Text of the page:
Martin Eden HTML version
The one opened the door with a latch-key and went in, followed by a young
fellow who awkwardly removed his cap. He wore rough clothes that smacked of
the sea, and he was manifestly out of place in the spacious hall in which he
found himself. He did not know what to do with his cap, and was stuffing it into
his coat pocket when the other took it from him. The act was done quietly and
naturally, and the awkward young fellow appreciated it. "He understands," was
his thought. "He'll see me through all right."
He walked at the other's heels with a swing to his shoulders, and his legs spread
unwittingly, as if the level floors were tilting up and sinking down to the heave and
lunge of the sea. The wide rooms seemed too narrow for his rolling gait, and to
himself he was in terror lest his broad shoulders should collide with the doorways
or sweep the bric-a-brac from the low mantel. He recoiled from side to side
between the various objects and multiplied the hazards that in reality lodged only
in his mind. Between a grand piano and a centre-table piled high with books was
space for a half a dozen to walk abreast, yet he essayed it with trepidation. His
heavy arms hung loosely at his sides. He did not know what to do with those
arms and hands, and when, to his excited vision, one arm seemed liable to brush
against the books on the table, he lurched away like a frightened horse, barely
missing the piano stool. He watched the easy walk of the other in front of him,
and for the first time realized that his walk was different from that of other men.
He experienced a momentary pang of shame that he should walk so uncouthly.
The sweat burst through the skin of his forehead in tiny beads, and he paused
and mopped his bronzed face with his handkerchief.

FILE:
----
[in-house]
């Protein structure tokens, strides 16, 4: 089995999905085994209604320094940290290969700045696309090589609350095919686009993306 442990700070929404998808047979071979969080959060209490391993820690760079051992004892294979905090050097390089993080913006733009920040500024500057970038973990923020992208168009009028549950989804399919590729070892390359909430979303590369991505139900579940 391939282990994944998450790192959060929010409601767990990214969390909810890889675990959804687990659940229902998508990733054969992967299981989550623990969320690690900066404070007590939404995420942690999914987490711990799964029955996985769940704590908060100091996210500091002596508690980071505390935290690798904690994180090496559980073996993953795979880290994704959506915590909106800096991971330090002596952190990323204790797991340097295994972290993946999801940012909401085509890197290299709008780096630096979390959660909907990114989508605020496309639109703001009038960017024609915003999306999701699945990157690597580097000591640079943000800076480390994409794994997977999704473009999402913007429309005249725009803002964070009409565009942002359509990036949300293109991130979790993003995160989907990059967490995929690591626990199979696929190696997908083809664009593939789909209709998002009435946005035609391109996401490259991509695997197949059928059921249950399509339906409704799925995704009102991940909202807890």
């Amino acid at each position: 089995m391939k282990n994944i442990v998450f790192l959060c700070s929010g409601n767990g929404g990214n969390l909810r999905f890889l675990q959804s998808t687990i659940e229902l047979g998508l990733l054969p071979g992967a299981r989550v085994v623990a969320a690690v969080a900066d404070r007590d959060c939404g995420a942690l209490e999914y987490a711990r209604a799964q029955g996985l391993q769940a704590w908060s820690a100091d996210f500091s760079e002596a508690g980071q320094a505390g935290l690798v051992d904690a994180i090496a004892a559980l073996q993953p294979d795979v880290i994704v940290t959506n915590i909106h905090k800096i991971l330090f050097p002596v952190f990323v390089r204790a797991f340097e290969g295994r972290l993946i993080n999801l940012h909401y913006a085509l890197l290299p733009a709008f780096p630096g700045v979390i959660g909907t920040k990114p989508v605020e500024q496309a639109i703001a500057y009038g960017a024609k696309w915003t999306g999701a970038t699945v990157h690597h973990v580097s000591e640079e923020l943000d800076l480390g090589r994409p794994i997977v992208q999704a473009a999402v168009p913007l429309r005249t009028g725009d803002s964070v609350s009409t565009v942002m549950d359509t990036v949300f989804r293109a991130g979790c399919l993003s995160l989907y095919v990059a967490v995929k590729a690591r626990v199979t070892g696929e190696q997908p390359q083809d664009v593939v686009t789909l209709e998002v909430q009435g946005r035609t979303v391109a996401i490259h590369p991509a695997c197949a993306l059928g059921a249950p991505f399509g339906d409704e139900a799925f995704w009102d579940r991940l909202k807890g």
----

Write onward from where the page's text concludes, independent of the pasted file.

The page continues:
"Hold on, Arthur, my boy," he said, attempting to mask his anxiety with facetious
utterance. "This is too much all at once for yours truly. Give me a chance to get
my nerve. You know I didn't want to come, an' I guess your fam'ly ain't hankerin'
to see me neither."
"That's all right," was the reassuring answer. "You mustn't be frightened at us.
We're just homely people - Hello, there's a letter for me."
He stepped back to the table, tore open the envelope, and began to read, giving
the stranger an opportunity to recover himself. And the stranger understood and
appreciated. His was the gift of sympathy, understanding; and beneath his
alarmed exterior that sympathetic process went on. He mopped his forehead dry
and glanced about him with a controlled face, though in the eyes there was an
expression such as wild animals betray when they fear the trap. He was
surrounded by the unknown, apprehensive of what might happen, ignorant of
what he should do, aware that he walked and bore himself awkwardly, fearful
that every attribute and power of him was similarly afflicted. He was keenly
sensitive, hopelessly self-conscious, and the amused glance that the other stole